Pilandok ran as fast as he could with the bag of gold. When he was out of sight, the son’s sultan beat the beehive and was promptly attacked by swarms of bees.
There are many possible interpretations of the Pelanduk trickster stories. One lesson is that the small and weak can outwit or defeat the strong.
Many Filipinos still observe some superstitious rituals rooted in animism which views nature as inhabited by spirits who live in trees or forests, mountains, lakes, rivers, falls— everything in nature.
It is not uncommon to see educated Filipinos say, “Tabi” (”Please, excuse me”), when brushing aside foliage in forested areas or throwing an object into a bush or anywhere for that matter, especially at night. They are also likely to ask permission from water spirits when they want to take a bath in isolated lakes or rivers.
This animistic reverence for nature is not limited to Filipinos. An indigenous Iban of Borneo who wants to urinate in the forest must ask permission from the spirits so they would move out of “harm’s way.” Nobody would ever pee on a tree, as it could be a dwelling place of a spirit.
This is also observed by many Filipinos who do not want to offend the dili-ingon-nato (not like us, that is, not like humans.) Filipinos also observe the taboo against laughing or making noise lest they anger the woodland spirits. There could be dire consequences for the offender, such as getting sick or coming down with a severe disease, depending on the gravity of the offense.
OOne interesting ancient practice among the peoples of the BIMP countries is shamanistic or spirit healing, in which the supplicants call on the spirits to cure a disease. In South Sulawesi, Indonesia, people believe that the nature spirits choose among themselves who would be best able to grant the request of a supplicant. This is similar to the belief among certain ethnic groups in the Davao Gulf region about the labi, the superior spirit who “owns” a particular disease and can therefore cure it.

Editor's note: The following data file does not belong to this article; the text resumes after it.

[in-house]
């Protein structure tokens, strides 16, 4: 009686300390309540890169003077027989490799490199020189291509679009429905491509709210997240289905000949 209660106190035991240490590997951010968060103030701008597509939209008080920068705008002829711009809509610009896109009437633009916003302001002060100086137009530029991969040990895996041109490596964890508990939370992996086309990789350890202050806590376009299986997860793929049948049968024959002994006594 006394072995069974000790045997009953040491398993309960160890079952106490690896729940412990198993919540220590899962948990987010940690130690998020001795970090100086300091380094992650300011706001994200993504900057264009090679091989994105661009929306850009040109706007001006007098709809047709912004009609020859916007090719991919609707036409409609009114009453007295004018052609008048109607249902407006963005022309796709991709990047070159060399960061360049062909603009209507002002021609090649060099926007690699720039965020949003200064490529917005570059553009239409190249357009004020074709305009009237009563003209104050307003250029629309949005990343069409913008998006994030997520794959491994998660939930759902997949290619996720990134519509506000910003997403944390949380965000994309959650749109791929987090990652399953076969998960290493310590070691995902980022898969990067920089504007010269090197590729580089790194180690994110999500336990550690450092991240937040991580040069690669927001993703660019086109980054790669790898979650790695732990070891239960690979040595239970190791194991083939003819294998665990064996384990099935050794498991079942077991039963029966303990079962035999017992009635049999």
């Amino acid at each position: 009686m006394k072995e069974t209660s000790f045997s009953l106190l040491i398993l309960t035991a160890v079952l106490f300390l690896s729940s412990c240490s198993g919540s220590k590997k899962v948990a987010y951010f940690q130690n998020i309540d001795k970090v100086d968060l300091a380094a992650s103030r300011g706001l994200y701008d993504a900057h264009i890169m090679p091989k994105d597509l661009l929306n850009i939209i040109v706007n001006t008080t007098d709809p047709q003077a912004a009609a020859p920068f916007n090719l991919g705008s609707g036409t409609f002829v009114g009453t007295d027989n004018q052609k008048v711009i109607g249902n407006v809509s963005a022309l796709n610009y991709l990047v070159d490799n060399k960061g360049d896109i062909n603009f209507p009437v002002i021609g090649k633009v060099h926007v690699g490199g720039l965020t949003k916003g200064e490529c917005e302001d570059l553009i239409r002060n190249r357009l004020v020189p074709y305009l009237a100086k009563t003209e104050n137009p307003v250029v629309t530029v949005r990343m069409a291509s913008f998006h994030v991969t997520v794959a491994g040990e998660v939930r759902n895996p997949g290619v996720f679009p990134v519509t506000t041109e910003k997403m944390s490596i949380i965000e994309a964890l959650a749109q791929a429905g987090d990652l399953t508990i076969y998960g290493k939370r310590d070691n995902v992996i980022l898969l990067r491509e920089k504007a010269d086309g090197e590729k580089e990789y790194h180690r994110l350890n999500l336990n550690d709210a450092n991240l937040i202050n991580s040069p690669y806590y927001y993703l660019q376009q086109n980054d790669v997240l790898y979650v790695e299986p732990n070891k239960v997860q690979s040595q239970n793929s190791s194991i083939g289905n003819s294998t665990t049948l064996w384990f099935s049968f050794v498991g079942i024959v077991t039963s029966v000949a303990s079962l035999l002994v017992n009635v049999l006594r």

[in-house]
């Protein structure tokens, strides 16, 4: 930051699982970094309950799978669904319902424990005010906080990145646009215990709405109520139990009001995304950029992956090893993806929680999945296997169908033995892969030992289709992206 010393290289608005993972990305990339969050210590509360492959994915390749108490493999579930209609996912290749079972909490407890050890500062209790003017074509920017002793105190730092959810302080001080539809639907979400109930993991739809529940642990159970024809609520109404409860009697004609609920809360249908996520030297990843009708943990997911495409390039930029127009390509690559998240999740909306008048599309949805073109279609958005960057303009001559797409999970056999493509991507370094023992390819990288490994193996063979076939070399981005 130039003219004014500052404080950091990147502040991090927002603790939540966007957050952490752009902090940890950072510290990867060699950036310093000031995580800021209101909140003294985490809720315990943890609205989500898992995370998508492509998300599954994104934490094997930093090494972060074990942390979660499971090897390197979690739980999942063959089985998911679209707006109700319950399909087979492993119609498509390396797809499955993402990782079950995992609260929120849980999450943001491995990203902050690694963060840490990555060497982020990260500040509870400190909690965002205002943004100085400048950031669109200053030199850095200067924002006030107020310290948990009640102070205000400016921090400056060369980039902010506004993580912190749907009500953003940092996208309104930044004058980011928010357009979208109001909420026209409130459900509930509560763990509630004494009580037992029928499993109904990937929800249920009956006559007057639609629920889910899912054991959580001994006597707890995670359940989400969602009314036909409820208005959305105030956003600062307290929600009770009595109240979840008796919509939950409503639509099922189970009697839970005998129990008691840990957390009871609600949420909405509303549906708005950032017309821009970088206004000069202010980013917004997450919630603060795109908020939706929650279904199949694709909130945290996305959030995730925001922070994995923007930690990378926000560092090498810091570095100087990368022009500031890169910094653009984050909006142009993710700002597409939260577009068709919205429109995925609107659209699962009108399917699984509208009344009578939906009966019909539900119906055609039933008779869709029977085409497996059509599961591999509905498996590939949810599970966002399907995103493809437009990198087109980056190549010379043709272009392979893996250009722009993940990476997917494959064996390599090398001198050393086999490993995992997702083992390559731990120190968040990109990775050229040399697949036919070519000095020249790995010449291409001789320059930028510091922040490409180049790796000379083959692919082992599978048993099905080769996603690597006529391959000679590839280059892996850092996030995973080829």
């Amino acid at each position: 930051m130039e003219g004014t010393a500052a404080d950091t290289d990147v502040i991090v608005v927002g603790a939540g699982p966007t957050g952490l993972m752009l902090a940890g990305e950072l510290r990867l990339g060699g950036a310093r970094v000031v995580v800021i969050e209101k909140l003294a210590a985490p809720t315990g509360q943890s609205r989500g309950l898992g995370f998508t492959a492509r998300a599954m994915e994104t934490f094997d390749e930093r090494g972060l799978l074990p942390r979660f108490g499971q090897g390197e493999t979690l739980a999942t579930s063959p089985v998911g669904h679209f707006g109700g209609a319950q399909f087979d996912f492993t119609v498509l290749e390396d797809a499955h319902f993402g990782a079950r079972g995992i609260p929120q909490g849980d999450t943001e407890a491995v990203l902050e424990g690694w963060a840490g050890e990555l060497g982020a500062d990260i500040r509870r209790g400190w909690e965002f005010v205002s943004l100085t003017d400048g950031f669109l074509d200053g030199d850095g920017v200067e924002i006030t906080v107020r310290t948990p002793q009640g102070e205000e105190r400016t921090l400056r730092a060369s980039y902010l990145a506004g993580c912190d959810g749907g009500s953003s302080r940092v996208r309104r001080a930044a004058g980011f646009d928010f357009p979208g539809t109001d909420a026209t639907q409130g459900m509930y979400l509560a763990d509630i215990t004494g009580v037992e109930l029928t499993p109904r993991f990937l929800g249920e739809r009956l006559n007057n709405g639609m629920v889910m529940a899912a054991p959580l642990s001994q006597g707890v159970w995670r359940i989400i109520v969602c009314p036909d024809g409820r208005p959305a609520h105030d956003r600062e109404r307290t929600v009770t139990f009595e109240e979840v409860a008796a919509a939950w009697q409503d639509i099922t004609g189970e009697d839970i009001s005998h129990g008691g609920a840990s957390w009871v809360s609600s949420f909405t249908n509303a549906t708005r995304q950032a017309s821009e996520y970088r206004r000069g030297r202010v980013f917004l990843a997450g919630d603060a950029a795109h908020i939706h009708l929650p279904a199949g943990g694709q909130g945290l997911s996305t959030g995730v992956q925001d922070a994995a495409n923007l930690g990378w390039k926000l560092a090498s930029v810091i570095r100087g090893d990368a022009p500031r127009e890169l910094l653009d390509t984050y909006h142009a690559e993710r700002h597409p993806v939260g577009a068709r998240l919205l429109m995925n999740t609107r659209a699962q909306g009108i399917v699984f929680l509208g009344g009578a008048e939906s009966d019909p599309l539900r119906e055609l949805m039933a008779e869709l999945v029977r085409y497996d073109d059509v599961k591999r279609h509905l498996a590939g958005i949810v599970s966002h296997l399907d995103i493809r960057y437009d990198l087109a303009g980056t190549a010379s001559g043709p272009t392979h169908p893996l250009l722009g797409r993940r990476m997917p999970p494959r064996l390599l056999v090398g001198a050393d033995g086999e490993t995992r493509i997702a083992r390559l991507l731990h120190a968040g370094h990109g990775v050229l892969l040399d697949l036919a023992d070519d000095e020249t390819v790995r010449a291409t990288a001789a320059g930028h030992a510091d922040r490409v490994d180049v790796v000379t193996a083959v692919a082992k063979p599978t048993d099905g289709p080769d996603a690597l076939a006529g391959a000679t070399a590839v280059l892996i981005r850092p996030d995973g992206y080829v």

Even the rituals associated with healing are almost the same. Among the Malanaus of Nia, Borneo, the medicine woman summons the spirits. The spirits thus called ask: “Why have you called us?” And the medicine woman responds: “Tell your master that I have called you because there is a person here sick.” And the spirits then fetch the powerful spirit concerned.
Among the Mandayas of Davao Oriental in Mindanao, the call to the spirits likewise consists of a dialogue between the balyan (priestess) and the spirits being summoned. The balyan pleads: “We implore you…We ask your divine power…All the diwatas, descend on us, all of you, descend on us.”
The spirits respond through the balyan whose voice changes: “I am angry! I am disgusted!…Who has commanded the balyan? Why the call? Why the summon?”
Then the balyan tells the purpose for calling the spirits, mostly to seek help in curing a disease.
Another healing ritual common in the region is based on the belief that a person becomes sick or is dying because his/her spirit has left the body. The task of the balyan, then, is to call the spirit back to reunite with the body. To do so, the sick person is prettified to make her appealing, and the sick bed is decorated to make it attractive so that the spirit will want to come back and live again. When a person gets well, it means her spirit has come back. When a person dies, it means her spirit has left the body forever.
Another type of sickness that can afflict a person is being possessed by a bad spirit. The cure is to call on a good spirit to expel the bad spirit out of a sick person. It is a kind of exorcism, performed by a skilled herbolaryo or medicine man. It is worth noting that in the early 1900s the Kalagans around Davao Gulf sought the assistance of the labi to expel the Americans from their lands.
In 1521, Antonio Pigafetta of the Magellan expedition described heavily tattooed Bisaya natives he met on Limasawa Island in the Visayas. The Bisayas had so many tattoos all over their body that the Spaniards called them Pintados (painted).
This practice was also very common among the other ethnic groups of the Philippines as well as in other areas of the BIMP-EAGA.
In the past, a tattoo signified bravery for a man. Certain tattoos placed in certain parts of the body could indicate the person had killed another person. Among women, tattoos signified specific skills they possess, like weaving. People of high status could be identified with tattoos on their throats.
In Mainland Southeast Asia, the Thais consider tattoos sacred, especially certain designs that incorporate geometric patterns and chants written in an ancient script derived from Pali Sanskrit. These tattoos give the wearer good luck and protect him from harm.